A simpler way to inorganic perovskite solar cells

Under the scanning electron microscope, the CsPbI<sub>3</sub> layer (large blocks in the upper part of the image) on the FTO substrate looks almost exactly the same after annealing in ambient air as after annealing under controlled conditions.

Under the scanning electron microscope, the CsPbI3 layer (large blocks in the upper part of the image) on the FTO substrate looks almost exactly the same after annealing in ambient air as after annealing under controlled conditions. © HZB

Die Box-Chart-Statistik zeigt Wirkungsgrade von Solarzellen, die unter kontrollierten Bedingungen hergestellt wurden im Vergleich mit Solarzellen, die in Umgebungsluft gegl&uuml;ht wurden. &nbsp;

Die Box-Chart-Statistik zeigt Wirkungsgrade von Solarzellen, die unter kontrollierten Bedingungen hergestellt wurden im Vergleich mit Solarzellen, die in Umgebungsluft geglüht wurden.   © HZB

Inorganic perovskite solar cells made of CsPbI3 are stable over the long term and achieve good efficiencies. A team led by Prof. Antonio Abate has now analysed surfaces and interfaces of CsPbI3 films, produced under different conditions, at BESSY II. The results show that annealing in ambient air does not have an adverse effect on the optoelectronic properties of the semiconductor film, but actually results in fewer defects. This could further simplify the mass production of inorganic perovskite solar cells.

Metal halide perovskites have optoelectronic properties that are ideally suited for photovoltaics and optoelectronics. When they were discovered in 2009, halide perovskites in solar cells achieved an efficiency of 3.9 per cent, which then increased extremely fast. Today, the best perovskite solar cells achieve efficiencies of more than 26 per cent. However, the best perovskite semiconductors contain organic cations such as methylammonium, which cannot tolerate high temperatures and humidity, so their long-term stability is still a challenge. However, methylammonium can be replaced by inorganic cations such as Cesium (Cs). Inorganic halide perovskites with the molecular formula CsPbX3 (where X stands for a halide such as chloride, bromide and iodide) remain stable even at temperatures above 300 °C. CsPbI3 has the best optical properties for photovoltaics (band gap 1.7 eV).

Production in glove boxes

Perovskite semiconductors are produced by spin coating or printing from a solution onto a substrate and are typically processed in glove boxes under a controlled atmosphere: There, the solvent is evaporated by heating, after which a thin layer of perovskite crystallizes. This 'controlled environment' significantly increases the cost and complexity of production.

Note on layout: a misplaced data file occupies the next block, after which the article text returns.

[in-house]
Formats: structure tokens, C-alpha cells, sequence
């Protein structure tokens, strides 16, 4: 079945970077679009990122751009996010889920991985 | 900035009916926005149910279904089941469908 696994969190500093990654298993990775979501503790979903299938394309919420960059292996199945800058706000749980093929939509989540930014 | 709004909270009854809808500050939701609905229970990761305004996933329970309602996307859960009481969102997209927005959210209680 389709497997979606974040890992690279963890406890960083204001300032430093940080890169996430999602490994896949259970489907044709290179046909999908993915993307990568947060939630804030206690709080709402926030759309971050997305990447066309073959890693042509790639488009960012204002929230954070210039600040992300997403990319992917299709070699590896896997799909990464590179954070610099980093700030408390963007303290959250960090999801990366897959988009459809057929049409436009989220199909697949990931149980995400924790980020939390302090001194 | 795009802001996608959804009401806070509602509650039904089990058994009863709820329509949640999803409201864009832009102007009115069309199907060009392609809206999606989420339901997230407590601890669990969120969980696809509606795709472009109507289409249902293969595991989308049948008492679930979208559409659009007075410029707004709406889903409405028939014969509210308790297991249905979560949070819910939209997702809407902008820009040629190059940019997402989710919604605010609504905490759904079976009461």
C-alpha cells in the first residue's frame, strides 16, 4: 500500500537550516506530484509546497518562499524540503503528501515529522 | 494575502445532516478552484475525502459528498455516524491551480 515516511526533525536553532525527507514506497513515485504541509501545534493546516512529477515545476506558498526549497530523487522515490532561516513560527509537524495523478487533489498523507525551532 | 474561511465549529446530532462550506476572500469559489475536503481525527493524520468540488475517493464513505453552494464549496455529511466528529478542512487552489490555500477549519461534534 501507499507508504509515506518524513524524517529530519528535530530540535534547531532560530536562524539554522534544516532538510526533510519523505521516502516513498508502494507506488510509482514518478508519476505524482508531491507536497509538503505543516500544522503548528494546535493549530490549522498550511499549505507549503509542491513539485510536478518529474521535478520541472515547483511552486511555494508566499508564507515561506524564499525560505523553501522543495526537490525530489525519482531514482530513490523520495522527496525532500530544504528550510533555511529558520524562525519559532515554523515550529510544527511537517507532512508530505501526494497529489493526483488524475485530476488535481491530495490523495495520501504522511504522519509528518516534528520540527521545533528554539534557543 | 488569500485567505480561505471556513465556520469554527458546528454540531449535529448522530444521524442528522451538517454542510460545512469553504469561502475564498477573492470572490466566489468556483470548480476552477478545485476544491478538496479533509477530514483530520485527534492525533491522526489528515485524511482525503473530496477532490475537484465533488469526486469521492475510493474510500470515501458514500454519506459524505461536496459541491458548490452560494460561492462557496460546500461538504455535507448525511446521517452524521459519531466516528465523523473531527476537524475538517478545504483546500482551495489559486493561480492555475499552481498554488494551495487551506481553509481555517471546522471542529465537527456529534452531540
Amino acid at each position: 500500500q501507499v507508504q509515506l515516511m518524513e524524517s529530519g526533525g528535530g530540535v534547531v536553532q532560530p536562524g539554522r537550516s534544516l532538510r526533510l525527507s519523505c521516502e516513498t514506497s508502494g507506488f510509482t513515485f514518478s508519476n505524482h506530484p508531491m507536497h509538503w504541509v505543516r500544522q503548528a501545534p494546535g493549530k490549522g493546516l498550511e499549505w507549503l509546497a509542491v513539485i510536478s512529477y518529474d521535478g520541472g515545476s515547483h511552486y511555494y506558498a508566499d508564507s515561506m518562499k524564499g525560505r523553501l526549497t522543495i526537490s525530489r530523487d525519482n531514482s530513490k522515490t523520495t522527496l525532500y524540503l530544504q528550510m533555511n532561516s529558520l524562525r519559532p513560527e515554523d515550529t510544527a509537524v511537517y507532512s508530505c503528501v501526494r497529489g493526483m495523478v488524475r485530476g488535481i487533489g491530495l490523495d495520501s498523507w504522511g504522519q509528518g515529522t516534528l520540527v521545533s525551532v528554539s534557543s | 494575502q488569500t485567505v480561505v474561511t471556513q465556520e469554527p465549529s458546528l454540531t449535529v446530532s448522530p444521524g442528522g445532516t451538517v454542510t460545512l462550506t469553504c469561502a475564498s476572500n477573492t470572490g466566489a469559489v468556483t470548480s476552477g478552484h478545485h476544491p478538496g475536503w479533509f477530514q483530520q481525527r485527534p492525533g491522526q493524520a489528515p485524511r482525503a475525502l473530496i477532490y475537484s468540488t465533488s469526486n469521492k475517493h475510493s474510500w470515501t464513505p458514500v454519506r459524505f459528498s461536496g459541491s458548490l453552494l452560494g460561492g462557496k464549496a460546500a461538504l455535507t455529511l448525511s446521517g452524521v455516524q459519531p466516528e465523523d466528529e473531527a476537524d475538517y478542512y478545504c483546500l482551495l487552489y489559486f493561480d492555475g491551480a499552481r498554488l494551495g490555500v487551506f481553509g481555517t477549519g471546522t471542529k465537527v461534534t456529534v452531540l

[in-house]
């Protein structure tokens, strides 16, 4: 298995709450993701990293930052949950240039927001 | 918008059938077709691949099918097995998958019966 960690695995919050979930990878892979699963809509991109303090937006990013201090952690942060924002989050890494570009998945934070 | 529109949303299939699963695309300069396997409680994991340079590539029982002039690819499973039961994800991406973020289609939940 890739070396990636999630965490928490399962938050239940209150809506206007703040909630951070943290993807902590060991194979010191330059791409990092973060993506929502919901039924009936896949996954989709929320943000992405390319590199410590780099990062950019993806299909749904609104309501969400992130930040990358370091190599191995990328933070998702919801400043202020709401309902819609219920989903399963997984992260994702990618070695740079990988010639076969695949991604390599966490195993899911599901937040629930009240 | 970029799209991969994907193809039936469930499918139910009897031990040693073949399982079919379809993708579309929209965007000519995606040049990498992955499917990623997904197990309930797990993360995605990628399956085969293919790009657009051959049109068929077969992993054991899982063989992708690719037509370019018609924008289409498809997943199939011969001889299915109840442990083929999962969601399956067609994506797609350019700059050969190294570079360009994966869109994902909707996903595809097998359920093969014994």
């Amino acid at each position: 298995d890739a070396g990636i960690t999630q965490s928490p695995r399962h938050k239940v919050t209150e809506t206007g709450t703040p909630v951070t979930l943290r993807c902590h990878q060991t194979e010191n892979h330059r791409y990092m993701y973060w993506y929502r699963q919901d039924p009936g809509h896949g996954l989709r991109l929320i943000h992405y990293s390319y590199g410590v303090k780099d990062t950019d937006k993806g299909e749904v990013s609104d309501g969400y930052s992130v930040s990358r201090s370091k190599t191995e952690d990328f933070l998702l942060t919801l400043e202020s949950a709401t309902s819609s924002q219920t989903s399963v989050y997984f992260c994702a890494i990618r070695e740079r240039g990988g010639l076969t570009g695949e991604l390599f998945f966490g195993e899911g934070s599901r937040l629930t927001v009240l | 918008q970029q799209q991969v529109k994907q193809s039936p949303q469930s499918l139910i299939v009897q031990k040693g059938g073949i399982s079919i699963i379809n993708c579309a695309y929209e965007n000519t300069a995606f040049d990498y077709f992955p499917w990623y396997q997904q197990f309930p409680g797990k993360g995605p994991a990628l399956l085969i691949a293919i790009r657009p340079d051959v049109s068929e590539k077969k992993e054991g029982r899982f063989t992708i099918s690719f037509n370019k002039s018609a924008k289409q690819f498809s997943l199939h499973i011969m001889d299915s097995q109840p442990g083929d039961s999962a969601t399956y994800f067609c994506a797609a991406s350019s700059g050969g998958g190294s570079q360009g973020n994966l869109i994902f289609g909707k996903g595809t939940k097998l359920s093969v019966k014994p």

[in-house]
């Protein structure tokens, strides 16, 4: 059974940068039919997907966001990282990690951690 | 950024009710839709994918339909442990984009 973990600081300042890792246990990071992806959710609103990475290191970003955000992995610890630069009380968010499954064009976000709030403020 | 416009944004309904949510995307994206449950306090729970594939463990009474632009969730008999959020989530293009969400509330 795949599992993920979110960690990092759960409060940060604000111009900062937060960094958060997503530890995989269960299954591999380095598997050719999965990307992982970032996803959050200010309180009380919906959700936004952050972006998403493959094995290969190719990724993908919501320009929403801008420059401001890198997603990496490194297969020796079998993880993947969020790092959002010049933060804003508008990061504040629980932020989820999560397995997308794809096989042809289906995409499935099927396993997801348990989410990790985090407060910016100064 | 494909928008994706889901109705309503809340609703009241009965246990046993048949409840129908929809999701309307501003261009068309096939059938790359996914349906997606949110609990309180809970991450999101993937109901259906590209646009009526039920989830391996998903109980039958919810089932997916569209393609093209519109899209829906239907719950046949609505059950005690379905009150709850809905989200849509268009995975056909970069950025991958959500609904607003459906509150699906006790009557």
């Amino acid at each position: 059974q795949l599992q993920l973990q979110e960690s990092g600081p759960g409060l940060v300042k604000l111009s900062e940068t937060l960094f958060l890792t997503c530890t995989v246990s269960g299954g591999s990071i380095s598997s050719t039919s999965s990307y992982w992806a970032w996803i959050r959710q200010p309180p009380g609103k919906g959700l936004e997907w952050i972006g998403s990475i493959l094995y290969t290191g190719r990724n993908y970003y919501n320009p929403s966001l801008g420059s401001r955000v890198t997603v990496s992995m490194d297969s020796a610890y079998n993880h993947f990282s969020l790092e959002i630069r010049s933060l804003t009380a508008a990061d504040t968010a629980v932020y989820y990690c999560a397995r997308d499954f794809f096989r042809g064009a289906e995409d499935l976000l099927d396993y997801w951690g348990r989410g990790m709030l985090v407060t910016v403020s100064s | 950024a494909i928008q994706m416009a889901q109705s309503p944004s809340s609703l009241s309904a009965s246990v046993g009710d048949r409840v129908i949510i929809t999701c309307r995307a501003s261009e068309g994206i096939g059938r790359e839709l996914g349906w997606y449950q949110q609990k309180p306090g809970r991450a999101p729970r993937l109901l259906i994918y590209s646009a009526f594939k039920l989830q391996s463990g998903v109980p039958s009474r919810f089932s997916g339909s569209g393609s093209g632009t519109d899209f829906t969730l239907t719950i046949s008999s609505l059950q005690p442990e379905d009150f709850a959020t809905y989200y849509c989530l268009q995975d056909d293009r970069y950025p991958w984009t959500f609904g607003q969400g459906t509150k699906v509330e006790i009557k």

...or ambient conditions

In fact, CsPbI3 layers can also be annealed under ambient conditions without loss or even with an increase in efficiency of up to 19.8 per cent, which is even better than samples annealed under controlled conditions.

What happens at the interfaces?

"We investigated the interfaces between CsPbI3 and the adjacent material in detail using a range of methods, from scanning electron microscopy to photoluminescence techniques and photoemission spectroscopy at BESSY II," says Dr. Zafar Iqbal, first author and postdoctoral researcher in Antonio Abate's team.

BESSY II unveils a surface modification

At BESSY II, the team of Prof. Marcus Bär used hard X-ray photoelectron spectroscopy (HAXPES) to analyse the chemical and electronic structure of the differently annealed CsPbI3 and perovskite/hole transport layer interfaces. "In the samples that were annealed in ambient air, we observed a surface modification that improves the mobility of the charge carriers at the interface," explains Iqbal. Optical spectroscopy showed that annealing in air resulted in fewer defects.

Upscaling might become simpler

"Our study explains why the annealing of CsPbI3 films in ambient air works well," says Iqbal. This could be particularly interesting for upscaling processes for potential mass production.

Note: Zafar Iqbal was financed by a fellowship by Deutscher Akademischer Austauschdienst (DAAD) during his PhD in the Abate Group.

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